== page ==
It’s an event that invites—according to one of the hardest-working individuals in the film preservation bidness, Ben Model— “writers, scholars, archivists, and filmmakers to just plain film buffs and students interested in film or preservation” to attend a three-day workshop in an effort to try and identify movies that, while preserved by film archives, often are missing their main titles—leaving a good many people in the dark. (Little movie humor there…the management expresses its regrets.) Participation in this “detective work” is encouraged at showings at the LOC’s National Audio-Visual Conservation Center in Culpeper, VA—audience members are encouraged to “talk to the screen” by shouting out the names of actors they recognize…city landmarks…models of automobiles (this would be right up my father’s alley, by the way) …anything that might help identify unknown films. Musical accompaniment for these movie mysteries comes courtesy of Ben and two other names renowned for their contributions to silent film, Philip Carli and Andrew J. Simpson.
Found at “Mostly Lost”—a 2016 DVD collection (from Undercrank Productions) of short films from the LOC vaults that were featured at the “Mostly Lost” get-togethers from 2012-2014. There are a pair of sound shorts on this disc; the most intriguing contribution—which would be of great interest to my ClassicFlix colleague and proprietor of Cultureshark, Rick Brooks—is a 1927 one-reeler, Ventriloquist. Why, I hear you ask? Because it’s a filmed record of William Frawley—The Man Who Would Be Fred Mertz—performing his vaudeville act along with partner (and then-wife) Edna Frawley. An effort from Lee De Forest’s Photofilm company (which produced experimental “talking shorts” featuring notables like President Calvin Coolidge and Charles Lindbergh), Ventriloquist gives us a look at a young Frawley playing a medicinal pill pitchman years and years before his prolific movie career and stints on TV’s I Love Lucy and My Three Sons. More funny peculiar than funny ha-ha, Ventriloquist at least benefits from being better (also shorter) than the other talkie effort on Found, The Joyride (1928), which features the comedic stylings of the team of George LeMaire and Joe Phillips. LeMaire and Phillips function as the homeless man’s Abbott & Costello; most of the punchlines to their jokes are obliterated by glitches in the film (and the ones you can hear aren’t particularly strong, either) and it’s not too difficult to delineate why the team didn’t take off in motion pictures (though the [always reliable] IMDb has a number of writing and directing credits for straight man LeMaire).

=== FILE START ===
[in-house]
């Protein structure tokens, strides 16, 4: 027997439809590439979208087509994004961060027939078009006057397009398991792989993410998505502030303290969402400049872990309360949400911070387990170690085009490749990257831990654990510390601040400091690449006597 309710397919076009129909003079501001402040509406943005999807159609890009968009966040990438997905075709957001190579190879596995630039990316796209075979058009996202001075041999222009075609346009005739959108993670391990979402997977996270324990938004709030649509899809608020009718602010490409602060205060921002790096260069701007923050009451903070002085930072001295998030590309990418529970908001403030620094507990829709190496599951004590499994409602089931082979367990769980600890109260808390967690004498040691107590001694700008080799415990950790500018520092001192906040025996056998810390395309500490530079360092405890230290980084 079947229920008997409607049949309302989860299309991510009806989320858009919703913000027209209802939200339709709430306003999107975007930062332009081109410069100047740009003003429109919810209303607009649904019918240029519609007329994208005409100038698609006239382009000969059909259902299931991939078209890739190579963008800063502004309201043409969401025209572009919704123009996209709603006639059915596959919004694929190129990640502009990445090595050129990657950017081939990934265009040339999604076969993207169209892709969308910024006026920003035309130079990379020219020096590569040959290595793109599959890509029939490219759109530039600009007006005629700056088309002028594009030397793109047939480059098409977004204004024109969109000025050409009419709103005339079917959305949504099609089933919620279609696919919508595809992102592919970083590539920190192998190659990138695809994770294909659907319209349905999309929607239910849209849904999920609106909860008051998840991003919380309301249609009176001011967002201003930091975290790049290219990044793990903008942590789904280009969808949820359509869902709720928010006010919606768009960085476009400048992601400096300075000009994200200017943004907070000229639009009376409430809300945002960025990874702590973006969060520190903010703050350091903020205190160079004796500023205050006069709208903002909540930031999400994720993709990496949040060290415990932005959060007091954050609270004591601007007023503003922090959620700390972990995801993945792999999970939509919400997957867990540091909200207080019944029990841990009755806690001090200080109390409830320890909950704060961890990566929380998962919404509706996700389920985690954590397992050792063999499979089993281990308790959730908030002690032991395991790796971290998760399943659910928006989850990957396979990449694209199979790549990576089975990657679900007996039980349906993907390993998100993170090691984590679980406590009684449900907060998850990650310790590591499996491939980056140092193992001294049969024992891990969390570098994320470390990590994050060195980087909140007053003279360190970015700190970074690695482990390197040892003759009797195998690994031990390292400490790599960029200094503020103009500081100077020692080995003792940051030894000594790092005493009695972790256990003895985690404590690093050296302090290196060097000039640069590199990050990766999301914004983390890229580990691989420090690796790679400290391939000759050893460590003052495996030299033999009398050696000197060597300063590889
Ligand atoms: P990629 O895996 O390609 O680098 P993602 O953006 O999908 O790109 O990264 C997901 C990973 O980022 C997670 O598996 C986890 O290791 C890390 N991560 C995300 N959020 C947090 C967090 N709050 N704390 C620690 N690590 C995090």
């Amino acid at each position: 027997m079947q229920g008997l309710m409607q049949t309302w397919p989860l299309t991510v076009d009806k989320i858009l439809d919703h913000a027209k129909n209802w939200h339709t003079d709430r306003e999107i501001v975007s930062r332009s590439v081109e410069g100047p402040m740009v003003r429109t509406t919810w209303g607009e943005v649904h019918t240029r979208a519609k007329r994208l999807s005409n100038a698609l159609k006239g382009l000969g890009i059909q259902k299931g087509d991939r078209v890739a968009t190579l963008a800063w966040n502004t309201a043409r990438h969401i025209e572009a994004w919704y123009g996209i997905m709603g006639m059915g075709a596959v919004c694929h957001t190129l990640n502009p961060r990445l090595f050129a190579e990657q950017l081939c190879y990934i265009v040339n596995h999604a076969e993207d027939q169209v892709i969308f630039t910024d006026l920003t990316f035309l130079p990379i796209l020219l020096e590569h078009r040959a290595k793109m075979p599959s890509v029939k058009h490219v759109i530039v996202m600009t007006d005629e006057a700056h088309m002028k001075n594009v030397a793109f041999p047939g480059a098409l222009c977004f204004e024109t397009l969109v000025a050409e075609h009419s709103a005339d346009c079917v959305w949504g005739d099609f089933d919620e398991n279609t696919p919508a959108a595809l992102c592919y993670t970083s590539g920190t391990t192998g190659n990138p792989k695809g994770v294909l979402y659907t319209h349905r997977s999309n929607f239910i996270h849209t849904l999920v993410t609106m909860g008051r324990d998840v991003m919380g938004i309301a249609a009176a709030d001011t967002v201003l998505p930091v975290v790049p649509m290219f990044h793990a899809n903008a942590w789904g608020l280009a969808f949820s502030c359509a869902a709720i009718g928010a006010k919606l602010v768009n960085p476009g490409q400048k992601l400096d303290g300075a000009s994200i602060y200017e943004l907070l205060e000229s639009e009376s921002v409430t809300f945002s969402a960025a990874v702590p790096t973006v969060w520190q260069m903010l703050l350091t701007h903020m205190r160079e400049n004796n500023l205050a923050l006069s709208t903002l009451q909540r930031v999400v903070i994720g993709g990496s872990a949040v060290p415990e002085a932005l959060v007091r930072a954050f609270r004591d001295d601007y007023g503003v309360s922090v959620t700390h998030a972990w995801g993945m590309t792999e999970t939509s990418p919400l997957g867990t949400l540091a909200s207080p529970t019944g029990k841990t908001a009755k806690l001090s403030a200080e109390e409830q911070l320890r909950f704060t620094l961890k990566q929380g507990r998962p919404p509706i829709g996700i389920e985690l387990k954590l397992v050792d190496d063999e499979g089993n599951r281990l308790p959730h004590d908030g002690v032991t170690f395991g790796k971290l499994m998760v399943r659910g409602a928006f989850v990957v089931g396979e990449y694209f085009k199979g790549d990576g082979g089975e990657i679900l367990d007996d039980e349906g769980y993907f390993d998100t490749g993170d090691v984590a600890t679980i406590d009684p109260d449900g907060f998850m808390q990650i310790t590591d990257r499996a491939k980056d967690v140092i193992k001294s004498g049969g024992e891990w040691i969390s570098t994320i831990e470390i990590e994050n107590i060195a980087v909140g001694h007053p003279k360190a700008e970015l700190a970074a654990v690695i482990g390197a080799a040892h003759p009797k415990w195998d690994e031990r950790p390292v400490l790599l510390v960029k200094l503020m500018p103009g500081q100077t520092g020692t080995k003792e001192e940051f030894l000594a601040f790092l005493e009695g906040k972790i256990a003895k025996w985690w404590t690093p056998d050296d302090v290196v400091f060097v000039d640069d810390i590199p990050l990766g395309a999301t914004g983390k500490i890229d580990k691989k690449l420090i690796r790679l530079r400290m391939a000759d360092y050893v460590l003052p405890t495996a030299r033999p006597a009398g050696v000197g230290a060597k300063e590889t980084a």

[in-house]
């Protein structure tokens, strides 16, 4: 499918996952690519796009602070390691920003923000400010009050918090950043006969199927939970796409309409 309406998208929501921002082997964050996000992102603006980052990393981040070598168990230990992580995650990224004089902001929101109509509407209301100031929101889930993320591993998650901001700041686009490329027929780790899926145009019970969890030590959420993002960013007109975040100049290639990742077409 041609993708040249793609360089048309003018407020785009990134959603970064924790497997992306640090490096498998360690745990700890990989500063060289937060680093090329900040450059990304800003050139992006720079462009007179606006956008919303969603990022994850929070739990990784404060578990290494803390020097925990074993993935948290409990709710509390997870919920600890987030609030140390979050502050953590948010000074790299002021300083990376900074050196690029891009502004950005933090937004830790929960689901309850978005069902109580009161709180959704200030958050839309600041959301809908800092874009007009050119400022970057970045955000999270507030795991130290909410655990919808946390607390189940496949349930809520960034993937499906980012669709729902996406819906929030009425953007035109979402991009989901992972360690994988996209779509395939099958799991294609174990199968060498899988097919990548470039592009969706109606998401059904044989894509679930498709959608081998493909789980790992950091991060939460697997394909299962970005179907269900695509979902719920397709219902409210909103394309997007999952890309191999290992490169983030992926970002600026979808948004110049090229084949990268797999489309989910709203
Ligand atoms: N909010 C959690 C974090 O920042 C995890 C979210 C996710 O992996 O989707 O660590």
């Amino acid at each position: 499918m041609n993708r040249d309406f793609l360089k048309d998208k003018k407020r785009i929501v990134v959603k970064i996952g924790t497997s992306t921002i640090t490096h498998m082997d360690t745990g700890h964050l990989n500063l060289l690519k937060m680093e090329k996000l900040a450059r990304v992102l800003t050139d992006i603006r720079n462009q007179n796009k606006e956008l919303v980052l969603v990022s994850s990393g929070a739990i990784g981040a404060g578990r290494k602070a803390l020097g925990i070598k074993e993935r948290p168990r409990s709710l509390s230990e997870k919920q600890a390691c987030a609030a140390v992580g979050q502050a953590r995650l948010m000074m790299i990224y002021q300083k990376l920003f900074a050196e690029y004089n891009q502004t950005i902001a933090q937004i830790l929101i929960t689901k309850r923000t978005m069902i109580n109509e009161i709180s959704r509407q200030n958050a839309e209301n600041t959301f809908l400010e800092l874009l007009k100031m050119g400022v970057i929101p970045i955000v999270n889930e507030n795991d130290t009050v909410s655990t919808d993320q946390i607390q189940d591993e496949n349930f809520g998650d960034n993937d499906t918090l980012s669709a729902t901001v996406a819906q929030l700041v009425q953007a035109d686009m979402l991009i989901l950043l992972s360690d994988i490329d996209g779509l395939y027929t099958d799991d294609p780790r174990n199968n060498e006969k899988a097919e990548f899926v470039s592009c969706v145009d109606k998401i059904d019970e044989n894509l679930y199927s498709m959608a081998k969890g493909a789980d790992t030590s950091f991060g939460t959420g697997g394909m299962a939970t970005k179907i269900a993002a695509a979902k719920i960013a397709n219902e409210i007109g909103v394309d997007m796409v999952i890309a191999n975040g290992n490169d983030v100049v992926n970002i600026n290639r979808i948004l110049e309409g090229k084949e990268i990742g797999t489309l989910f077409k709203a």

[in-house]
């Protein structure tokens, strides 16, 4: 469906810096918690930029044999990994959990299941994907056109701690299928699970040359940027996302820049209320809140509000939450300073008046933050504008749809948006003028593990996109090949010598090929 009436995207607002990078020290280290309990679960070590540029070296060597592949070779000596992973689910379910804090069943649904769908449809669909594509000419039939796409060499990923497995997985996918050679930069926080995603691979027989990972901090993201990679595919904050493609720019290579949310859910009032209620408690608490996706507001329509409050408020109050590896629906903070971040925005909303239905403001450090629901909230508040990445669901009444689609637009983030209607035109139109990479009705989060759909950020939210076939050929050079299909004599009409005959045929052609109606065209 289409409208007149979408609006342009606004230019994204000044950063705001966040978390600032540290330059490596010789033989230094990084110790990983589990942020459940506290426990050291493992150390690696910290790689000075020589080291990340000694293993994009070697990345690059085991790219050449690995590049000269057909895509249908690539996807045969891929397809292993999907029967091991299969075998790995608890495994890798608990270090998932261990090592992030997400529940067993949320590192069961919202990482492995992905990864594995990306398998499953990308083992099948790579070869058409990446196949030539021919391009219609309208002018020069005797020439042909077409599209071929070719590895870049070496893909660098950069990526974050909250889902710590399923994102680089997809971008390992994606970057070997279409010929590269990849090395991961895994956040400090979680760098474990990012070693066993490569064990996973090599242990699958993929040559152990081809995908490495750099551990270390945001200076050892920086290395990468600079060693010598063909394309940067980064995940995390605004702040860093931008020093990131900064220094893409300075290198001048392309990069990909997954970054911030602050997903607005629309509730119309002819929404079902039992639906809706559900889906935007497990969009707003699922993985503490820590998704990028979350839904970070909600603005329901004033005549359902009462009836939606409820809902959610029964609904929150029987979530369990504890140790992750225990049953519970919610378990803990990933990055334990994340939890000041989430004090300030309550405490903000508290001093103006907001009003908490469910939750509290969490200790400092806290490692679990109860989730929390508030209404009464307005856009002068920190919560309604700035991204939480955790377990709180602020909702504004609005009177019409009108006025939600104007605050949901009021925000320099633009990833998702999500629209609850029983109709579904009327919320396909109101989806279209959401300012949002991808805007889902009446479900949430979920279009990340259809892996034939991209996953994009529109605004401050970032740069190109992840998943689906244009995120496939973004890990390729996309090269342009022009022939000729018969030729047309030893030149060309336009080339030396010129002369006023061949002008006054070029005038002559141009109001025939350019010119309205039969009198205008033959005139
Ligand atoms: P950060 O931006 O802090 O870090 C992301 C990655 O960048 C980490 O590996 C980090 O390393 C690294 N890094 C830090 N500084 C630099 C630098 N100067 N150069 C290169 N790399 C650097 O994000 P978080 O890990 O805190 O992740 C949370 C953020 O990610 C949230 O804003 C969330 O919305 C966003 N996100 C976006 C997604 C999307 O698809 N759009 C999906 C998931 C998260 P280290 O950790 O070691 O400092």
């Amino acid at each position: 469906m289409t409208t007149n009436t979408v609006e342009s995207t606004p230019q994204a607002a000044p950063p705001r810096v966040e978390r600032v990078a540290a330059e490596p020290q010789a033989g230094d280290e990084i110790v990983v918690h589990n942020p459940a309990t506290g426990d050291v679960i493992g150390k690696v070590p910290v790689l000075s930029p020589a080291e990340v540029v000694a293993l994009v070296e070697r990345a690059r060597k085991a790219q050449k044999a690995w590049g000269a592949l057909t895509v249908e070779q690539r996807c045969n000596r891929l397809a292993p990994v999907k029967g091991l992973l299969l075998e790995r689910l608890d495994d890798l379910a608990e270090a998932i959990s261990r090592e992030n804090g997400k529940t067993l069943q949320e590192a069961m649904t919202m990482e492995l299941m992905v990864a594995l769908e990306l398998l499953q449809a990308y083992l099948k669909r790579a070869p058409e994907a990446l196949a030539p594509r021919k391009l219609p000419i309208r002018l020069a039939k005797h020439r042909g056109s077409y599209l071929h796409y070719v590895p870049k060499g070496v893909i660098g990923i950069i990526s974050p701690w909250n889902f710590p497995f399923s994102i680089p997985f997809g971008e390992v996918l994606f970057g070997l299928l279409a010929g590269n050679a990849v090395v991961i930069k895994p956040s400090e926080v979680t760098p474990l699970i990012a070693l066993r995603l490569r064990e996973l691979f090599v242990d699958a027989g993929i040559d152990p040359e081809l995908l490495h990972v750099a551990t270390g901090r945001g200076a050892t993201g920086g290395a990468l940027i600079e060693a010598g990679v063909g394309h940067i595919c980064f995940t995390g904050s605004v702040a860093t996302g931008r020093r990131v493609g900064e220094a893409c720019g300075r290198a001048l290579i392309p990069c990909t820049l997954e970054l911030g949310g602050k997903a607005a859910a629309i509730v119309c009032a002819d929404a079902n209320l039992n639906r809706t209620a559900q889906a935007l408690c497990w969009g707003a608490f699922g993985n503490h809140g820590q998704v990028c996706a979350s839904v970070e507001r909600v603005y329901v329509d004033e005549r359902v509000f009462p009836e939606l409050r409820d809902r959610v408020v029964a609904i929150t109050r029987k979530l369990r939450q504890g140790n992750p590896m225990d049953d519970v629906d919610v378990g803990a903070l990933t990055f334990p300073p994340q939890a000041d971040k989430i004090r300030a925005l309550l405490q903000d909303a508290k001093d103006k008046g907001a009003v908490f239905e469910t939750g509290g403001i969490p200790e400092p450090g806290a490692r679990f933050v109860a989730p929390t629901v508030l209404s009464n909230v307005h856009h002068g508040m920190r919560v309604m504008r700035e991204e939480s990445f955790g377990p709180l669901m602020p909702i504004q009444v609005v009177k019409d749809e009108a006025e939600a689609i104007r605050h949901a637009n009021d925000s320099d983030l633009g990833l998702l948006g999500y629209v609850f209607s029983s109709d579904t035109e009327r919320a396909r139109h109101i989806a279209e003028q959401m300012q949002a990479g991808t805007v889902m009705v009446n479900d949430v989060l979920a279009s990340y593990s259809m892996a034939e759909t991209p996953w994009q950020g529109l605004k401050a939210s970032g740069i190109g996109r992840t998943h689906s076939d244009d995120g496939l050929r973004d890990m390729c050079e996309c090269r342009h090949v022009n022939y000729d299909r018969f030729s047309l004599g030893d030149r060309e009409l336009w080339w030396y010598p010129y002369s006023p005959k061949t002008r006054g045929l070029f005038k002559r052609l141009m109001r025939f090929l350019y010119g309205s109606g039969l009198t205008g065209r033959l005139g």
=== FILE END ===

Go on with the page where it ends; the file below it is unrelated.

The best of these is Fidelity, a 1911 Pathé melodrama starring Gertrude Norman as a woman who, in the course of ten minutes, loses her daughter in an apartment fire…and then is threatened with eviction by the landlord because she’s behind in her arrears. To raise the needed rent money, she sells the beloved family St. Bernard to a woman for her son…but by the time the one-reeler comes to a close, the mutt has rejoined her (thus the title of the film). What a canine! A Brass Button (1911) is the other one-reel drama (from Reliance), whose plot centers on a missing necklace and a wife who thinks her husband is responsible (he’s doing poorly in the stock market). (SPOILER WARNING: a maid is revealed as the culprit. Good help is so hard to find.)